ALVECHURCH FC are refusing to take no for an answer in their quest to complete the club’s move to The Hayes facility from their current Lye Meadow home.
The club has worked with two local councils in their attempts to secure planning permission to move all of their teams to the 20-acre site off Redhill Road and Redditch Road.
Church have already installed a 3G pitch, clubhouse, changing rooms and car park but now require more funds to complete the £1.6 million development.
And club Chairman Richard Thorndike insists Alvechurch have overcome several hurdles to achieve these feats having been originally told that the land was not for a sale – a decision that took two years to overturn.
Thorndike said: “When a goal needs to be achieved, it has proved better for us not to accept the first few ‘nos’ and plough on regardless.
“If we had accepted any one of the 111 ‘nos’ said to us since we embarked on our journey, then The Hayes would still be a closed, unused, muddy field in a corner of West Heath, South Birmingham.
“Instead, The Hayes is a vibrant hub used and enjoyed by all corners of the community, albeit unfinished and a shadow of what it could become.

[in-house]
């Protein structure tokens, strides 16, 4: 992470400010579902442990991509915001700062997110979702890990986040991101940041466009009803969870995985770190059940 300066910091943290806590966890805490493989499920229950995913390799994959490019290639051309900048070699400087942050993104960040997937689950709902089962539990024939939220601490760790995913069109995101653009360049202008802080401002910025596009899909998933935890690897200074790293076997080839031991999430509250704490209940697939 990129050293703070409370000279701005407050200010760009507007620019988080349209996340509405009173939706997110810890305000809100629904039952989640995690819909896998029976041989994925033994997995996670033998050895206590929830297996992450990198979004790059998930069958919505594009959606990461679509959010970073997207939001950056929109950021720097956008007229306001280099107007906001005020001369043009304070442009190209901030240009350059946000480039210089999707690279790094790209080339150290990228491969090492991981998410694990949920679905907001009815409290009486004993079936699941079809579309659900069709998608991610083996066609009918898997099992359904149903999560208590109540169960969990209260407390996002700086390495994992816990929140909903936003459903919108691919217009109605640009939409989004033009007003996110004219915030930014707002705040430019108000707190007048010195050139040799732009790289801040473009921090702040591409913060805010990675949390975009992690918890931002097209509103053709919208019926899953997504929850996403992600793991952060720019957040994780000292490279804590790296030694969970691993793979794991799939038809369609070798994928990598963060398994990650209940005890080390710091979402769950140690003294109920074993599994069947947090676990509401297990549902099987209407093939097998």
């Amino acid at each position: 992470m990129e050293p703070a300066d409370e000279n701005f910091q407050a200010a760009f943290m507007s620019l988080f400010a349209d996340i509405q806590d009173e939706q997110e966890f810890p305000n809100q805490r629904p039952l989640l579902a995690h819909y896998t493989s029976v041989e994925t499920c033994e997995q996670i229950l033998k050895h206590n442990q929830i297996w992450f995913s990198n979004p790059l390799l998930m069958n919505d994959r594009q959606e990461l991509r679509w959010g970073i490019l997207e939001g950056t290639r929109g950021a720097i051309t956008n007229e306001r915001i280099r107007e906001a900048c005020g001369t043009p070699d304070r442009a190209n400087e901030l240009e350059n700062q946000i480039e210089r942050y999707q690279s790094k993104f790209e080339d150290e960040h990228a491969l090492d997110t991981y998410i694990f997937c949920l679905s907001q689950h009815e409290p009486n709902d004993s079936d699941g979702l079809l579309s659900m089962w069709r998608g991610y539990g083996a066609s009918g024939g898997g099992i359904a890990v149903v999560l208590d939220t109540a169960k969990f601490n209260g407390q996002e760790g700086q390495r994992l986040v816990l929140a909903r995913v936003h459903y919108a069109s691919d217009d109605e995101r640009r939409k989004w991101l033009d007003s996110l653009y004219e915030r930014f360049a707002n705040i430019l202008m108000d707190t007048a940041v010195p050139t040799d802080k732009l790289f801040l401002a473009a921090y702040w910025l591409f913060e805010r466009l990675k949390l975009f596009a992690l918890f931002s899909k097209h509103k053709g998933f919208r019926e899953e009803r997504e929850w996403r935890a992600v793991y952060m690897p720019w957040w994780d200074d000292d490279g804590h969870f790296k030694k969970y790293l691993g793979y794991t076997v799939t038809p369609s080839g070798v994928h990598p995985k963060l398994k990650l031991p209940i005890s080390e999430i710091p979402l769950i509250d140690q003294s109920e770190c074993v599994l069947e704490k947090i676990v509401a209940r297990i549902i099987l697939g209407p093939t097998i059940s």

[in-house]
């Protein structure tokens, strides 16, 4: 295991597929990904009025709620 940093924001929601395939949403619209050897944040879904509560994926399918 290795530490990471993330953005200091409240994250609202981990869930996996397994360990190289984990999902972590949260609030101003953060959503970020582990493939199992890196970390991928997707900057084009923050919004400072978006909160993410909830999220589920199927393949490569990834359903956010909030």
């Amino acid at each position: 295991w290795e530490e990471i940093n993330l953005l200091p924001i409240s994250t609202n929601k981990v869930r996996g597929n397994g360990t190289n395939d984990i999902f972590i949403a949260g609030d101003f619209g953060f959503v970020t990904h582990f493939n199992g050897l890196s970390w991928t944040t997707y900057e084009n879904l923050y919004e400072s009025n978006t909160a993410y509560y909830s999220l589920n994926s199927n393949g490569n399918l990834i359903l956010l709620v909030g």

“We were told ‘No, you can’t put floodlights anywhere on the site because it has been labelled a ‘resilience area’ by the Home Office back in 1927 for cases of wartime or natural disaster’.
“In simple terms, there are places all over the country that have been earmarked to be used as areas for the convening of our military elite and for strategic planning against whatever is facing us at the time.
“This meant no 3G, no car park and no floodlights – three big ‘nos’ all at once.”
However, following a make-or-break meeting with site owners Birmingham City Council in the summer of 2016, the club were finally able to start their development of The Hayes.
Thorndike added: “A bright spark stated that, in the event of a disaster, wouldn’t it be useful to have lighting already on site just in case our invaders weren’t polite enough to carry out their attack in daytime?
“After that, it was formally agreed that floodlights would in fact be a good thing and the go ahead was given – we crossed off three big ‘nos’ all in one go.
“Then, we received a ‘no’ from the University of Birmingham who have a state of the art telescope situated next door but one to the Hayes which is immediately adjacent to Birmingham City’s training ground.
“Blues had all of their applications for floodlights rejected on the grounds that light pollution would interfere with the telescope as it searched and recorded interesting developments in our galaxy and beyond.